Along with the increase in nuclear power, the British Energy Safety Strategy is up to 50 GW of wind and 10 GW of hydrogen – half of what is called green hydrogen – by 2030.
Christopher Furlong | Getty Images News | Getty Images
The UK government has unveiled details of its long-awaited “bold” energy safety strategy, but critics have ridiculed what it sees as fossil fuels and a lack of ambition.
On Wednesday, the government announced that it was “accelerating major domestic efforts for greater energy liberalization in Britain”.
The plans – known as the British Energy Safety Strategy – mean more “clean” and “equitable” energy will be produced in Britain, the government said, “to promote long-term energy independence, security and prosperity.”
The government now targets nuclear power plants by 2050 to 24 megawatts, which it says represents a quarter of the country’s electricity demand. The system can see up to eight reacters.
Alongside nuclear, the plans include up to 50 GW of offshore wind and 10 GW of “low carbon” hydrogen capacity, at least half of which will be called green hydrogen by 2030. Five times as much as 2035, today it is 14 GW.
When it comes to the beach breeze – a divisive topic for Prime Minister Boris Johnson, the Conservative Party – in response to the low energy costs, the government says it “recommends developing partnerships with certain supportive communities.” . “
However, outraged by environmentalists, the government said in a statement that it would “soon support domestic oil and gas production,” and that licenses for new oil and gas projects in the North Sea had been reached. To begin with this fall. The government has said that by 2030, Britain will have 95% of its electricity “low carbon”.
“The simple truth is that we will be exposed to the price of fossil fuels in the international market, which we cannot control with the cheap and clean energy generated by our borders,” said Kwasi Quarting, the country’s trade and energy secretary.
“Expansion of cheap renewable energy and new nuclear power is the best and only way to ensure our energy independence in the coming years while increasing North Sea production.”
Russia’s invasion of Ukraine comes at a time when energy security concerns are rising. Russia is a major supplier of oil and gas, and its actions in Ukraine have prompted many economies to look for ways to reduce their dependence on it.
In response, Britain said it would “stop importing Russian oil,” which meets 8 percent of its total oil demand by the end of this year. Russia’s natural gas supply is less than 4 percent, and ministers are “looking for alternatives to further reduce it,” he said.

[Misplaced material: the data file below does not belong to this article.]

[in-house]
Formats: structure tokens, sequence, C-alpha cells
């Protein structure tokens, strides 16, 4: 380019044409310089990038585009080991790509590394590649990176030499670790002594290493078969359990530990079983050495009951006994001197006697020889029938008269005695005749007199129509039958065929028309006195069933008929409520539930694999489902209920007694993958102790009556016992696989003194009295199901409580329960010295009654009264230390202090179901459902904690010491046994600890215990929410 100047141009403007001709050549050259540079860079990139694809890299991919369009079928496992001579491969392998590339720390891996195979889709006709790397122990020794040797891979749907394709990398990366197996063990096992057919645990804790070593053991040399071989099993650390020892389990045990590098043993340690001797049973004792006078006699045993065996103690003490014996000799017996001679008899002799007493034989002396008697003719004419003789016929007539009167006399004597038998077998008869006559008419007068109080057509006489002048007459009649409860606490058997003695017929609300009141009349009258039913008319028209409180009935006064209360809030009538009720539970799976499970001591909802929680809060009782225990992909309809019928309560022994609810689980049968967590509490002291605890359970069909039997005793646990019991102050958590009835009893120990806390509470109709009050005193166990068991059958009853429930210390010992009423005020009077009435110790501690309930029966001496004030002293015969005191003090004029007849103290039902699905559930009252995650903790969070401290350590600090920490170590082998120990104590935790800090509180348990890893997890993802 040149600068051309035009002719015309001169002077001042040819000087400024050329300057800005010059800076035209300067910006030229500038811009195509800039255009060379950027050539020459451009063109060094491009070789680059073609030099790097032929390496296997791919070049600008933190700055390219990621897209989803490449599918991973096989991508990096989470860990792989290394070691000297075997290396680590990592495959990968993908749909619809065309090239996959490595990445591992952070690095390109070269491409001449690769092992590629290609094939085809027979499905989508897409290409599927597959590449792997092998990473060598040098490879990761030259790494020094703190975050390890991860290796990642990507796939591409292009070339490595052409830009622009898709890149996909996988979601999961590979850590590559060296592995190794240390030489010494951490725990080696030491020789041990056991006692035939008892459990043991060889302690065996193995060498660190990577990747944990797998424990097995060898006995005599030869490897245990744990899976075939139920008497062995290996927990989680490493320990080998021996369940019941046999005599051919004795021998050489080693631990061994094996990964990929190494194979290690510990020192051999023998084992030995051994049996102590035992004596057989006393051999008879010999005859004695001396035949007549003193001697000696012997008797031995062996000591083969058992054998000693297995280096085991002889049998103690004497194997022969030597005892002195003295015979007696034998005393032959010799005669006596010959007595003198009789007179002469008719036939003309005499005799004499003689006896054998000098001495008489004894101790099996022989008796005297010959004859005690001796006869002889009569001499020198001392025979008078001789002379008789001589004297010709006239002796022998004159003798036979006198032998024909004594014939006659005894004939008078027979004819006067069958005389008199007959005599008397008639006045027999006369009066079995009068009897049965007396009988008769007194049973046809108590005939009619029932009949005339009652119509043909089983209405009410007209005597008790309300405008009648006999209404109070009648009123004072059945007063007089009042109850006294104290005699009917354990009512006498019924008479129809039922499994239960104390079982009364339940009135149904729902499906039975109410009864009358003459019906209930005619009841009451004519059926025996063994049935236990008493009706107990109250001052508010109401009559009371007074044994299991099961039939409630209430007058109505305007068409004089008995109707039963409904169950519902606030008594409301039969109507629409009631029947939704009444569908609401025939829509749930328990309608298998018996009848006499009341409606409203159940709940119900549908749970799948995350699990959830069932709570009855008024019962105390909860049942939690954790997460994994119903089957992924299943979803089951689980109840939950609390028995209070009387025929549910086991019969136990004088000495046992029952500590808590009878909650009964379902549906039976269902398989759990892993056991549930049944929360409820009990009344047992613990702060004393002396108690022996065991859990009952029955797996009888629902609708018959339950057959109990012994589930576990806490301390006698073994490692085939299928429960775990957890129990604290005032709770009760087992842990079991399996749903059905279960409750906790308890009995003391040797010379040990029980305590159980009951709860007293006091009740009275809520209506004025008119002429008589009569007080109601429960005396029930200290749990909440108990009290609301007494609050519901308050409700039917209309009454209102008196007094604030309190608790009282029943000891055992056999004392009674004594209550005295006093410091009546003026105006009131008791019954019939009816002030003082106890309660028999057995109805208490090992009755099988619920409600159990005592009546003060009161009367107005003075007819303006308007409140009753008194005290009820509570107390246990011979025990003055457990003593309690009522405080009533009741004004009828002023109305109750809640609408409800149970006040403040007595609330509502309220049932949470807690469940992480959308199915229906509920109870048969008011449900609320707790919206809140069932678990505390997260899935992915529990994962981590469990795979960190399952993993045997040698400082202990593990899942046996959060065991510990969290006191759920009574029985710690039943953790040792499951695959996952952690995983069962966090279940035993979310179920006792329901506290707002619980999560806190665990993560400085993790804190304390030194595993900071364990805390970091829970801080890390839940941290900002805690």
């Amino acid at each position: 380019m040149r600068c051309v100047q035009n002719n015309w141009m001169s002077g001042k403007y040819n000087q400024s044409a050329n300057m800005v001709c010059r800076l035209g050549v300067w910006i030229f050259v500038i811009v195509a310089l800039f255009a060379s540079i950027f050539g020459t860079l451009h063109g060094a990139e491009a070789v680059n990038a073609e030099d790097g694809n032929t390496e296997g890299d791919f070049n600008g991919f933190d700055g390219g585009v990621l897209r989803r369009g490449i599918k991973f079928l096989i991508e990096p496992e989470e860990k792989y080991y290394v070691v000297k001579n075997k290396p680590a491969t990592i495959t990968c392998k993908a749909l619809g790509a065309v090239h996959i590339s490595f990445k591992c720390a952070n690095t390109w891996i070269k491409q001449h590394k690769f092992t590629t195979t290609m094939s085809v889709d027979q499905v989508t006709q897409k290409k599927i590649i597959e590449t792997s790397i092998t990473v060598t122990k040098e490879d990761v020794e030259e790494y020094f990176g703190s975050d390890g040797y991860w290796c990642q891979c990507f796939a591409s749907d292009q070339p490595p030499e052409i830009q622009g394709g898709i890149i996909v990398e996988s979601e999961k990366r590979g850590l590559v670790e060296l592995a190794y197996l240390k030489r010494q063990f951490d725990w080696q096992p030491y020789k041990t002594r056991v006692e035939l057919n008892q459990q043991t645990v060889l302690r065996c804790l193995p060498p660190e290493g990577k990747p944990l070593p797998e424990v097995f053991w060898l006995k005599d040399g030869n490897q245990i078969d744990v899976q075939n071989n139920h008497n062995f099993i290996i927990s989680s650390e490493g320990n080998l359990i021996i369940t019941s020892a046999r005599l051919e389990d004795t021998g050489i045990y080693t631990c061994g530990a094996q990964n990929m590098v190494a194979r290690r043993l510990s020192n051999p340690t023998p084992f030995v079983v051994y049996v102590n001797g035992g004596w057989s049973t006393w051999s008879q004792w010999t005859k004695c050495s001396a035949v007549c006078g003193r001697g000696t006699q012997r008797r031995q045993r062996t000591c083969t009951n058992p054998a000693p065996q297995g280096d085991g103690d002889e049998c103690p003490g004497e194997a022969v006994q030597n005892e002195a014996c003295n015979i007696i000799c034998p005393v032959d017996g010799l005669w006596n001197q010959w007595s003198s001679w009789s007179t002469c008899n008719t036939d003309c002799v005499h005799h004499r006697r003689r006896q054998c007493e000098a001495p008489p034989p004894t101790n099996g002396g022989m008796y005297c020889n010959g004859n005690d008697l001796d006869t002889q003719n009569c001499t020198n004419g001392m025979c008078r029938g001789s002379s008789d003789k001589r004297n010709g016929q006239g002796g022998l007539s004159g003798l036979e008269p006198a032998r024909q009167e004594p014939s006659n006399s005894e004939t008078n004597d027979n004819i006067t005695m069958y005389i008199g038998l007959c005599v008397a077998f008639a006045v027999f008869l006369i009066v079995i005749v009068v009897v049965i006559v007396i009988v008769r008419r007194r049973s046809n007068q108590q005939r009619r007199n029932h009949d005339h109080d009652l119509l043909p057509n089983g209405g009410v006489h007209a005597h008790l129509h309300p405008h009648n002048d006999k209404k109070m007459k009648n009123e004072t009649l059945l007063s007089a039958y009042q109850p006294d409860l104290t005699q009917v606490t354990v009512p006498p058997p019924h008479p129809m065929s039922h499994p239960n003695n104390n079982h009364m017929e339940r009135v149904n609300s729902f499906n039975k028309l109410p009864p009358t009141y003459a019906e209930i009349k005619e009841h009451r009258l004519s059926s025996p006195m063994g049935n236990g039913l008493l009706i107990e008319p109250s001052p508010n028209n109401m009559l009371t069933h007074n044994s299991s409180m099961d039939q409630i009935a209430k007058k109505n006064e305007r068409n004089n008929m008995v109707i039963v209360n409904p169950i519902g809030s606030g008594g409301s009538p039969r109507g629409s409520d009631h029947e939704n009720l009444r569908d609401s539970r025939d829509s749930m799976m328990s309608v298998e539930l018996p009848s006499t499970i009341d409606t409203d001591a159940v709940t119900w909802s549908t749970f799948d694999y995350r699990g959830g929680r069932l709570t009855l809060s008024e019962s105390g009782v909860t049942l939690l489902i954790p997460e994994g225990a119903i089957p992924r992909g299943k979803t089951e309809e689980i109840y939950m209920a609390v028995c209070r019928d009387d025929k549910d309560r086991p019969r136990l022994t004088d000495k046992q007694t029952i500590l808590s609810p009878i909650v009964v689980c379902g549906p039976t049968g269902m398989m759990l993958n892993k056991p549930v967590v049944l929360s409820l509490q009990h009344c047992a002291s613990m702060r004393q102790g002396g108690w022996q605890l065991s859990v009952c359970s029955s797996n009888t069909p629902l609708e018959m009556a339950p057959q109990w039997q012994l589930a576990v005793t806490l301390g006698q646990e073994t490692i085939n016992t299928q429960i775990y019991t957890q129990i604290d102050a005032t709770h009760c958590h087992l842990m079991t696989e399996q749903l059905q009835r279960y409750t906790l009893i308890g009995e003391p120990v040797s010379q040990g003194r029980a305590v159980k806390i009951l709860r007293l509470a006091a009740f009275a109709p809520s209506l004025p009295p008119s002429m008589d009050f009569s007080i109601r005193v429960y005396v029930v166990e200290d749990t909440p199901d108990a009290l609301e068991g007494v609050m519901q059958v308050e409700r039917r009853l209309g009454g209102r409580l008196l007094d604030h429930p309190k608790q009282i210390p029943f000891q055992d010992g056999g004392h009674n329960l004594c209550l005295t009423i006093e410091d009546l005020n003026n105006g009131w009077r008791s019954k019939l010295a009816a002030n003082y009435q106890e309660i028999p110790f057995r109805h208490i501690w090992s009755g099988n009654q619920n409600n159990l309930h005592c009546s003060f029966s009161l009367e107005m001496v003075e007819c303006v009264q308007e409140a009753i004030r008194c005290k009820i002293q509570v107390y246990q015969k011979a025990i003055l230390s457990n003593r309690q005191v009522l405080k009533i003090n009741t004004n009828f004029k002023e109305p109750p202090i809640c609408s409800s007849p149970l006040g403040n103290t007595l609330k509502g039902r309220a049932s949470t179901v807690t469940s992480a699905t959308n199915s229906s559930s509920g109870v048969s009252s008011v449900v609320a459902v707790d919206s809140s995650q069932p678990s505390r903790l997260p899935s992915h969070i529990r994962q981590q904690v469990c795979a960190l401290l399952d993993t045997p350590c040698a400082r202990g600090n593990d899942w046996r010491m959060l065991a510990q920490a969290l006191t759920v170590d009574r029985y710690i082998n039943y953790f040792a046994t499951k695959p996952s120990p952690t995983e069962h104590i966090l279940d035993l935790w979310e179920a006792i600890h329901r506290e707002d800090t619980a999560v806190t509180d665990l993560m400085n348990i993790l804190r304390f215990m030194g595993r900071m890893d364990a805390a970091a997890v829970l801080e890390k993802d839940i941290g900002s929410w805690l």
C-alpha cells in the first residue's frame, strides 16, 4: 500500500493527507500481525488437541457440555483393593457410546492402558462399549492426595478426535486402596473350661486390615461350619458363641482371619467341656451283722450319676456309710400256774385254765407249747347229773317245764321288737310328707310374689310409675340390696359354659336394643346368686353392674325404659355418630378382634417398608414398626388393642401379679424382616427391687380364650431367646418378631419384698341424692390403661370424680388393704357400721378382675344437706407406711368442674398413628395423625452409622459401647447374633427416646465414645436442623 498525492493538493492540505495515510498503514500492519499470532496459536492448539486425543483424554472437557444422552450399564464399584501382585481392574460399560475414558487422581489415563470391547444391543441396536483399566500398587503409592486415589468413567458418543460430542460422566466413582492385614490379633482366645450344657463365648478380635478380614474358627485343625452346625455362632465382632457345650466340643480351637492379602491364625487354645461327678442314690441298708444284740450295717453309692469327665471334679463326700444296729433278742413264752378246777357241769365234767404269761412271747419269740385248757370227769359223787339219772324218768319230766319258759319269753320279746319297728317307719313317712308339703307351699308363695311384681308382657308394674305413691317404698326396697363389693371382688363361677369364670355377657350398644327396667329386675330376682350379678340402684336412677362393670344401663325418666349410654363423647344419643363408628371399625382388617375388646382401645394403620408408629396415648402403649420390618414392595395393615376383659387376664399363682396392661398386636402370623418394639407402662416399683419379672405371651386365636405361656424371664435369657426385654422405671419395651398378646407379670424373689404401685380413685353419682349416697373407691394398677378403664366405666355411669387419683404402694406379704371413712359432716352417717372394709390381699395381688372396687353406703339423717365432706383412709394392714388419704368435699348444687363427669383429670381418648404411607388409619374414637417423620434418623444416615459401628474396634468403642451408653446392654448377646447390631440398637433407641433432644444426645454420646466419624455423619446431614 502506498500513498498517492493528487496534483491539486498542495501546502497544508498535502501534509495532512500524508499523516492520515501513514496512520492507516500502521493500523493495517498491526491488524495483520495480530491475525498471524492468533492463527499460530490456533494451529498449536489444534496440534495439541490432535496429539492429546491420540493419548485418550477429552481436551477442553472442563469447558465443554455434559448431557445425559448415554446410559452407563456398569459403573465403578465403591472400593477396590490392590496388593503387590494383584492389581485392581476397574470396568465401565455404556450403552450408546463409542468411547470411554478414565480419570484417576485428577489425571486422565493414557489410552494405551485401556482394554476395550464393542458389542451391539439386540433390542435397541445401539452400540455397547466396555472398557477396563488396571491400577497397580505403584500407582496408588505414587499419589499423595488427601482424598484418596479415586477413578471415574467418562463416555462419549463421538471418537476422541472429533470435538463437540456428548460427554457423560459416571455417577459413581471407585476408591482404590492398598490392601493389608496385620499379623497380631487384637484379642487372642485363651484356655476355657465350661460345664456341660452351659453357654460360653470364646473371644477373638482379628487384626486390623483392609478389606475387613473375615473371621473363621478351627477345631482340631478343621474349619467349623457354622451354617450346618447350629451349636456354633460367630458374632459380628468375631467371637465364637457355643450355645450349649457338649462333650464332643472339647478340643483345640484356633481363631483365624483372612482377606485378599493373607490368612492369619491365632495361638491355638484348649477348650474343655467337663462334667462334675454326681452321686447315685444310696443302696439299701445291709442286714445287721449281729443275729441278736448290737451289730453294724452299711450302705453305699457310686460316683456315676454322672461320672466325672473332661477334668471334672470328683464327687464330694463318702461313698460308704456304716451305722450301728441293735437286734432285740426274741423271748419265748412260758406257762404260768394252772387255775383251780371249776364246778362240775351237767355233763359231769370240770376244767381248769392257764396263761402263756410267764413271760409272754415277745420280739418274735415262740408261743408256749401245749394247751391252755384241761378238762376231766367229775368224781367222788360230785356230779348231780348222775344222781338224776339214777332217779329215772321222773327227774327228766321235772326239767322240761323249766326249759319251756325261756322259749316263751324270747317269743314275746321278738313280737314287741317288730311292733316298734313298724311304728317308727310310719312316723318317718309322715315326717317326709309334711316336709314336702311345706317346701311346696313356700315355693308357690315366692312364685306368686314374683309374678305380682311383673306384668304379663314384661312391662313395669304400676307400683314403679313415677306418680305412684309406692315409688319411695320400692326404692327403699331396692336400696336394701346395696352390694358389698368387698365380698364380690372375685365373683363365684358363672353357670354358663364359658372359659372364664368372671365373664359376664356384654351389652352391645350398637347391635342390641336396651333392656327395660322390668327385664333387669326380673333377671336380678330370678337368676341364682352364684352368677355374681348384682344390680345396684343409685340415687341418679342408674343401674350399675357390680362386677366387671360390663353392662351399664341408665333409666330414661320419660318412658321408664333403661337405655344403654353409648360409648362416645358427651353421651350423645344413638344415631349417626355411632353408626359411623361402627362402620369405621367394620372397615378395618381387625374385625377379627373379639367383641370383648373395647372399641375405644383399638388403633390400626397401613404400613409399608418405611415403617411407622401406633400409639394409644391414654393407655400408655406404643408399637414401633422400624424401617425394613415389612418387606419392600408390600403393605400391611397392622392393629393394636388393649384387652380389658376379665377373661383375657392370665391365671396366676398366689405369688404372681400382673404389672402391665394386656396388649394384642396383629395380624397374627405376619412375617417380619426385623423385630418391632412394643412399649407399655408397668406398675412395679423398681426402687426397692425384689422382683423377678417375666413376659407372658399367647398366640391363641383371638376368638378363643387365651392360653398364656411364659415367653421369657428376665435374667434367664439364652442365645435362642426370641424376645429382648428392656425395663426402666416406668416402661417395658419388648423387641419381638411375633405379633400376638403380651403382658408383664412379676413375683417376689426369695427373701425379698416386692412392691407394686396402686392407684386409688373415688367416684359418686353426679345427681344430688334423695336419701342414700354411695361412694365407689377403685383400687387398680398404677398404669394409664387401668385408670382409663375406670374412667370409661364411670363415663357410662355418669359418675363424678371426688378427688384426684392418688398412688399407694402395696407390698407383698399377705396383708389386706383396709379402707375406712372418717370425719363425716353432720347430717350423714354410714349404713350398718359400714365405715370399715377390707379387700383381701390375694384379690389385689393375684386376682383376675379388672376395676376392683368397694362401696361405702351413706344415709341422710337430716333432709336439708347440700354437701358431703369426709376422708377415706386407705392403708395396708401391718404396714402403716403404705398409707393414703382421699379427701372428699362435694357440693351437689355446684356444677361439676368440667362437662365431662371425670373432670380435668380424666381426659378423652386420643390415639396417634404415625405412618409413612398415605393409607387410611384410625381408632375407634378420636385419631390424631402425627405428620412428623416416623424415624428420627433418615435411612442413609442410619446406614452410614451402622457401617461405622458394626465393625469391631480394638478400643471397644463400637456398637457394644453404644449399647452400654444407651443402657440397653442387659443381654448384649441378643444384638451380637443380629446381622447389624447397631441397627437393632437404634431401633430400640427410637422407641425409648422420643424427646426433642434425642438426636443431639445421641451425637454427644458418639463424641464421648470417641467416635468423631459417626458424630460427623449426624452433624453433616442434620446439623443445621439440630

Although business secretary Quarting was harsh on his strategy and promises, the plan provoked outrage from some quarters.
“This is not going to happen as a strategy because it has not done very clear work to reduce energy demand and protect households from inflation,” said Danny Gross, an energy advocate for Earth Friends.
“Dive deep into the UK’s renewed treasures is a safe way to meet our energy needs – stupid gold is not a fossil fuel.”
“Welcome,” he said.
Meanwhile, Cisa Lisa Fisher, head of the Climate Change Program, argues that the North Sea’s future lies in renewable energy rather than oil and gas.
“You are welcome to push the beach wind, but embracing oil and gas at the same time will serve as a drag on the UK’s journey toward a more equitable and clean energy future,” she said.
“Moral and economic madness”
Britain’s Energy Safety Strategy is being published in the latest edition of the UN Panel of Climate Change.
“Restricting global warming requires a major transformation in the energy sector,” the IPC said in a statement. “This includes a significant reduction in fossil fuel consumption, expansion of electricity, improved energy efficiency, and the use of alternative fuels (such as hydrogen).”
UN Secretary-General Antonio Guterres commented on the report. “Climate advocates are sometimes seen as dangerous extremists,” he said. But the real dangerous extremists are the countries that are increasing fossil fuels.
A.D. The International Energy Agency reported in March that energy-related carbon dioxide emissions had reached a record high in 2021. IEA reached a peak of 36.3 billion metric tons by 2021, a 6 percent increase in energy-related global CO2 emissions.
Earlier this month, Guterres warned that the planet appeared at a COP26 summit in Glasgow last year with “some optimism” and that it was “sleeping for climate change.”